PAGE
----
Author Topic: Moving A Nuc To A New Location For Awhile  (Read 331 times)

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Offline Jen

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Moving A Nuc To A New Location For Awhile
« on: June 11, 2022, 01:23:07 pm »
Educational Question: When you make a split or nuc, it's important to move that nuc at least 2 miles away for a few days. How many days and why 2 miles?
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Online The15thMember

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Re: Moving A Nuc To A New Location For Awhile
« Reply #1 on: June 11, 2022, 04:29:25 pm »
You don't have to move splits, but if you don't the foragers will just return to the mother hive.  If you move the bees outside their normal foraging range, usually around 3 miles, they will reorient to that new location because they don't recognize where they are.  I've never done this, but I'd imagine you only need to leave them there one or two nice weather days to facilitate the reorientation, and then you could move them back.  When you did, the foragers would re-reorient to that new location in your original yard and not return back to the mother hive they came from.

I don't have a second yard, so when I make splits, like I did today in fact, I just be sure to load them up with capped brood to replace the foragers lost back to the mother hive and enough food to last until those new bees are hatched.

Another method is to switch the positions of the hives in the yard, so the new split is at the location of the mother hive and vice versa, so the foragers return to the split instead of their original colony.  This can deplete the original colony of foragers though, so in this situations it's the mother colony that will need capped brood and stores instead of the split. 
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Offline tedh

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Re: Moving A Nuc To A New Location For Awhile
« Reply #2 on: June 11, 2022, 06:31:23 pm »
Ive always heard, admittedly might have been from the voices in my head, that obstructing the entrance with small branches, weeds, whatever, will encourage them to reorient.  Obstruct mind you, not plug.  Ted
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Offline Jen

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Re: Moving A Nuc To A New Location For Awhile
« Reply #3 on: June 11, 2022, 07:39:47 pm »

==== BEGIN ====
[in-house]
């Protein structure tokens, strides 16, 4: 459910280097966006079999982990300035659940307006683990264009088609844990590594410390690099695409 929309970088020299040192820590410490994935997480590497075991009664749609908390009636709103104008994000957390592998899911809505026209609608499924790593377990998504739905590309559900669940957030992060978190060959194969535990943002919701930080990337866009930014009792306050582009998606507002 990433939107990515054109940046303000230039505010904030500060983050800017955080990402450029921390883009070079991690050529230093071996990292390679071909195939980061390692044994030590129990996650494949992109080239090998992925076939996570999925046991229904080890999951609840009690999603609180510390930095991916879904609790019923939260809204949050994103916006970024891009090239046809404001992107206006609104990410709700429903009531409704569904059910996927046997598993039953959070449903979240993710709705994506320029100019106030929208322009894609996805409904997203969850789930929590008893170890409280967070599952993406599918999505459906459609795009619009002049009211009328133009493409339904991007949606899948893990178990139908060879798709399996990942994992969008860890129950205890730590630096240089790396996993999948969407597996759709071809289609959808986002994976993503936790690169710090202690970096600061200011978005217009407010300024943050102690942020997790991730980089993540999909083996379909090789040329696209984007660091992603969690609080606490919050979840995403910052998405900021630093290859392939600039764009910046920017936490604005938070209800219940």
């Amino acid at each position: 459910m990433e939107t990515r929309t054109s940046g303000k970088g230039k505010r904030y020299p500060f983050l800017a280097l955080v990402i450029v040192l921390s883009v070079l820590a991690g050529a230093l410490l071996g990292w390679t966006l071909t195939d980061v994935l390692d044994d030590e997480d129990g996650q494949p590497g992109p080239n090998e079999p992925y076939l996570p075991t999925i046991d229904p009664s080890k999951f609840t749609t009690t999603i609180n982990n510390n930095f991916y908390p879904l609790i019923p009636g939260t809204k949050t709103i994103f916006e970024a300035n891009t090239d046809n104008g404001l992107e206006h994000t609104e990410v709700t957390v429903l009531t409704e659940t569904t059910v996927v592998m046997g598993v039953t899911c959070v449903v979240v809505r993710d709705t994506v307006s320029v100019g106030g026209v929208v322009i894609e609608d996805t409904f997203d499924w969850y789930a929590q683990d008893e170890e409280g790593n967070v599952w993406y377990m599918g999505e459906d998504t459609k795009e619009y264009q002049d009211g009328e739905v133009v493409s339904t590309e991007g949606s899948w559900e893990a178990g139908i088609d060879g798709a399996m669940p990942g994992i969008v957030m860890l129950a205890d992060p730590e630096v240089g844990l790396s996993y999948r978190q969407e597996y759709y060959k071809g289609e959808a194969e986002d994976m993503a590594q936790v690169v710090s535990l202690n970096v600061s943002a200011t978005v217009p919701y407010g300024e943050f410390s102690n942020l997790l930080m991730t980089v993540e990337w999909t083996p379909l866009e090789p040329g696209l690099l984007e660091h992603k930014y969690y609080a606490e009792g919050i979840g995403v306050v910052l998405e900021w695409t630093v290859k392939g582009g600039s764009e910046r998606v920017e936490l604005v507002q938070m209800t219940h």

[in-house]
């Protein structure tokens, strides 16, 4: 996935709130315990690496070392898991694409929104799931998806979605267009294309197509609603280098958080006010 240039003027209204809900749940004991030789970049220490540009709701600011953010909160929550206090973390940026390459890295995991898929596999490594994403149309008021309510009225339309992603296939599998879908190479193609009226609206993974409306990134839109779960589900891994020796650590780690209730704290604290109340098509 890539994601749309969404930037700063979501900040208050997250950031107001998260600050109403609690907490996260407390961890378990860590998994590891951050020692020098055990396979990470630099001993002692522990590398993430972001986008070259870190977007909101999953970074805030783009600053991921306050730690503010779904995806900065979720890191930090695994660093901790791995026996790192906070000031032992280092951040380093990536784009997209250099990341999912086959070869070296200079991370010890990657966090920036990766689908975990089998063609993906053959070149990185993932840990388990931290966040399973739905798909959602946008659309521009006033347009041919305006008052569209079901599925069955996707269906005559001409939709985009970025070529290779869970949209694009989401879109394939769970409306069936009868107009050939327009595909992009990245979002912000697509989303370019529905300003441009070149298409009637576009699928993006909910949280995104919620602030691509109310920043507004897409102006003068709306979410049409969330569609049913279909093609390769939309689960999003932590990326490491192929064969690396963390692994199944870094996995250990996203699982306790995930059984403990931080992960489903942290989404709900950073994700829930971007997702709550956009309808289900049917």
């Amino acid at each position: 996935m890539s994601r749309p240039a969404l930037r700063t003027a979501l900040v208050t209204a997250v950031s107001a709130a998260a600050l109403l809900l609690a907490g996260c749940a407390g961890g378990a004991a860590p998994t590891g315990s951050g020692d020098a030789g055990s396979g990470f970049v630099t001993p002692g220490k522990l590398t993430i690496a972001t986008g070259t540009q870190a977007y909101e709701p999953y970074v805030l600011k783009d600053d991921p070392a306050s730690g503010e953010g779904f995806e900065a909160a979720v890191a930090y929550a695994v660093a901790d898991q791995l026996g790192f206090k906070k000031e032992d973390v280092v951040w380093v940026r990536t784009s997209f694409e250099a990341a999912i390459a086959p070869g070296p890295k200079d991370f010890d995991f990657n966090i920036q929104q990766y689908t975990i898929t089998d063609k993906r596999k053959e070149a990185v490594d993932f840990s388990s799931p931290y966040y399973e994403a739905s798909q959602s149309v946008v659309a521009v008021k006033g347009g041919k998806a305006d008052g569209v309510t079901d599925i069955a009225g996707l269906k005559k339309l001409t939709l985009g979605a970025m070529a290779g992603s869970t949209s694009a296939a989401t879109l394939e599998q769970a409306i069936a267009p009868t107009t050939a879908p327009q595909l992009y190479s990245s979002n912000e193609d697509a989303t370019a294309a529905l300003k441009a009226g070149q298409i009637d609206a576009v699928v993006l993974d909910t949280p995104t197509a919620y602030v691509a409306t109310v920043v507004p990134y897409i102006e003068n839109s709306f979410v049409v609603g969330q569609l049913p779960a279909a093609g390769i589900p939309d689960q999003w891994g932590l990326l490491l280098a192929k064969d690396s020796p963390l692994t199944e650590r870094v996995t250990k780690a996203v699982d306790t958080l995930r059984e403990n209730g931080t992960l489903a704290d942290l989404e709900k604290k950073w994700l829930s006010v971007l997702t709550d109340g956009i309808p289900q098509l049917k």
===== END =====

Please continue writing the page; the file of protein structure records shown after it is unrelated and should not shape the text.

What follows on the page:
15th, nice info here, easy to understand too  ;)

I haven't ever had a second yard either until this year. Actually it's not my yard, it's the fair grounds yard with two hives that I'm now stewarding. It's kinda nice to run a split out to that yard for about a week.

What I have been doing for years with splits/nucs, is block the entrance with #8 cloth which keeps them from going back home right away, add three brood frames with nurse bees, one frame honey, one drawn wax frame, sweep in some worker bees which might be from a different hive. Take them to the other side of my yard, turn them to face the opposite way from the other hives. Leave them for 2-3 days, then let them out. And place 3 walnut sized rocks or a small branch on the entrance, they will re-orient with that visual. After a few days I will take them back to the apiary.
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Offline Jen

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Re: Moving A Nuc To A New Location For Awhile
« Reply #4 on: June 11, 2022, 07:40:41 pm »
Hi Ted, Yep I still do that.
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Offline LazyBkpr

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Re: Moving A Nuc To A New Location For Awhile
« Reply #5 on: June 11, 2022, 10:34:06 pm »
Yup, I use a 12 by 16 piece of plywood leaned against the front of the hive over the entrance on BOTH hives, the hive the split came from and the new split. Provided I am too LAZY to move the nic to a different spot for a while.
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Offline RAST

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Re: Moving A Nuc To A New Location For Awhile
« Reply #6 on: June 12, 2022, 07:57:05 am »
I have moved the parent hive a few feet over and left the nuc in its place, foragers will go into both.

Offline Bakersdozen

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Re: Moving A Nuc To A New Location For Awhile
« Reply #7 on: June 12, 2022, 11:09:40 am »
I have moved the parent hive a few feet over and left the nuc in its place, foragers will go into both.